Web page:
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At approximately 3,000 square feet, the Isla Vista Food Co-op is small and unassuming. It is tucked away on a shady street in the bustling college town and has no more than five aisles. Nevertheless, the store has been an essential component of the community since it was jointly founded by I.V. residents and university students in January 1972, especially during the uncertainties of the COVID-19 outbreak.
After the announcement that an I.V. resident tested positive for coronavirus in late March, general manager Melissa Cohen and her team sprang into action. “Are we prioritizing the health and safety of our workers?” Cohen asked. She worked around the clock to answer this question in the affirmative, leading her team in concrete steps like installing a sanitizing station at the front door.
“We require everybody to sanitize their hands,” Cohen said. “That way, if a customer touches a product and then a worker touches the same product, we are reasonably assured that a customer’s hands were sanitized.” They also dismantled the patio gathering space, taped off the bulk-food section, and only allow 10 customers in the store at a time, as mandated by the Santa Barbara Public Health Department.
Fourth-year environmental studies major and co-op regular Jacob Bider found their efforts worthwhile. “Because the co-op has taken this outbreak seriously and made changes to their daily operations in an effort to adapt to it, I am very comfortable shopping there,” he said.
The co-op is unique in that it is the only grocery store in Santa Barbara owned and controlled by its customers. Without the national oversight that larger markets have, the co-op is able to make decisions quickly and based exclusively on the wants and needs of its customers.
“With any major grocery store — whether it’s Whole Foods, Walmart, or Trader Joes — the goal is efficiency and productivity,” Cohen explained. “We run the store differently in that we have a more collective decision-making process. And our foremost goal is to always uphold the views of the community,” she added.
Beyond following government protocol, the co-op has turned to a national network of cooperatives known as the National Cooperative Grocers. As a long-standing member of the network, Cohen is able to connect with other store owners and share disaster-related documents, protocols, and employee roles.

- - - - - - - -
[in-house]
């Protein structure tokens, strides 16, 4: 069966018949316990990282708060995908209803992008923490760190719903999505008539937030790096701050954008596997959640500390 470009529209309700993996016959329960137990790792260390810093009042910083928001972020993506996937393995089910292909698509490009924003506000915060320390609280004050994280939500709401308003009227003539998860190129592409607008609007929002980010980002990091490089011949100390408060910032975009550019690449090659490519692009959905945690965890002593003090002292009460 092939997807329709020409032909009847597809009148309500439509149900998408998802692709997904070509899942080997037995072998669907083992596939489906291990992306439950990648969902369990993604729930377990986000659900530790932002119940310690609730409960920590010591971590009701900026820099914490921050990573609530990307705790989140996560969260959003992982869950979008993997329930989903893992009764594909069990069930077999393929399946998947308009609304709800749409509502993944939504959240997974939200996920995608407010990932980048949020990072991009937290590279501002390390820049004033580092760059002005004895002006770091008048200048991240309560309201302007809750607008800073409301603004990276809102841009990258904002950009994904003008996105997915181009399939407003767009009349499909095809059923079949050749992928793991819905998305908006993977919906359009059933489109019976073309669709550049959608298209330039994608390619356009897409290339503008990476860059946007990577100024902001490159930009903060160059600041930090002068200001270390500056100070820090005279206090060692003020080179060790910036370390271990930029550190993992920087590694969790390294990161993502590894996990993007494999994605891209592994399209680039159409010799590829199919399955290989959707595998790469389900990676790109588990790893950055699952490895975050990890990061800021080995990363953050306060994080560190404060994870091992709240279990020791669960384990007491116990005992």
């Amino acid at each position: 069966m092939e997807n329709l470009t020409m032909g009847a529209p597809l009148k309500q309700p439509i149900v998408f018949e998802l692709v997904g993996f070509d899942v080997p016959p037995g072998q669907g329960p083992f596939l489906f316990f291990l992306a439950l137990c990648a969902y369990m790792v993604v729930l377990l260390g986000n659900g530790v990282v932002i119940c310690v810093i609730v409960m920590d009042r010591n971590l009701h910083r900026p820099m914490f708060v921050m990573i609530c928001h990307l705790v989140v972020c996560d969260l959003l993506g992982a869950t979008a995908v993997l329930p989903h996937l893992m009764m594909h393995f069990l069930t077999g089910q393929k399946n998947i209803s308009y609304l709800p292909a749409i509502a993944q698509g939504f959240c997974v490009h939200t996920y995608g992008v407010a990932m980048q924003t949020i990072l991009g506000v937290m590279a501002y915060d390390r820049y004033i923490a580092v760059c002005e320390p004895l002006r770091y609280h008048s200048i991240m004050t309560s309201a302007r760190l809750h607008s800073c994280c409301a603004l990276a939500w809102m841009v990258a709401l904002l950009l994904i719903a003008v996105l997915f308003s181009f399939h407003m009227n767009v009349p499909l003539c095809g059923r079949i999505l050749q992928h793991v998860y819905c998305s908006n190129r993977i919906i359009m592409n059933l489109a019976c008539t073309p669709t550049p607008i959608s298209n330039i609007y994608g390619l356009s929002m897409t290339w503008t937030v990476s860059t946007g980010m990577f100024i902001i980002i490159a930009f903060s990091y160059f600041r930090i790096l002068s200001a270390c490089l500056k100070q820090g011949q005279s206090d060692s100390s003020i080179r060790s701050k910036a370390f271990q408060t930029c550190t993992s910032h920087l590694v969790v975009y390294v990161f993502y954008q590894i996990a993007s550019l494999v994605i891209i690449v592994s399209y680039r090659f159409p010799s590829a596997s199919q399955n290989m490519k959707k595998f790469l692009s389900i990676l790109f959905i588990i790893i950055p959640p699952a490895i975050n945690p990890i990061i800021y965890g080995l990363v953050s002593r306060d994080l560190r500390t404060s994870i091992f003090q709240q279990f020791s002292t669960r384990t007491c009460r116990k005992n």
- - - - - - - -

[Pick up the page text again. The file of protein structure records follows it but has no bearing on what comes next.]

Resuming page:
“When a crisis is going on, it’s super awesome to have a group of humans that are here to support the health of the cooperative,” Cohen said of the network.
An important topic within the co-op grocers’ network has been the ongoing economic viability of owning a food co-op during times of crisis. Cohen estimates that the co-op sees half the number of customers per day as before the outbreak, just two months ago. Bider, for example, has reduced the number of times he goes to the co-op from five visits a week to just one.
But while Bider and other students have reduced their visits in accordance with social distancing protocol, members of the community have turned to the co-op for their grocery needs. In fact, the co-op has seen great diversity in their customer base since the outbreak began.
The co-op has also rolled out a curbside shopping program, which allows shoppers to receive their groceries from a distance. Additionally, the co-op was approved for a loan from the recently approved Payroll Protection Plan and operates as a grocery crisis partner for the California, Santa Barbara.
As Cohen and her team continue to grapple with the social and economic impacts of the outbreak, the co-op is keeping its doors open and encouraging shoppers to follow its social media and continue buying items as safely as possible.
“We are trying to find a balance. It is kind of like a dance,” Cohen said. “Ultimately, the co-op will come out of this better and stronger.”
Clarification: This story was updated on May 12 to clarify the role of I.V. residents in establishing the co-op, and the new protocols the co-op has implemented.
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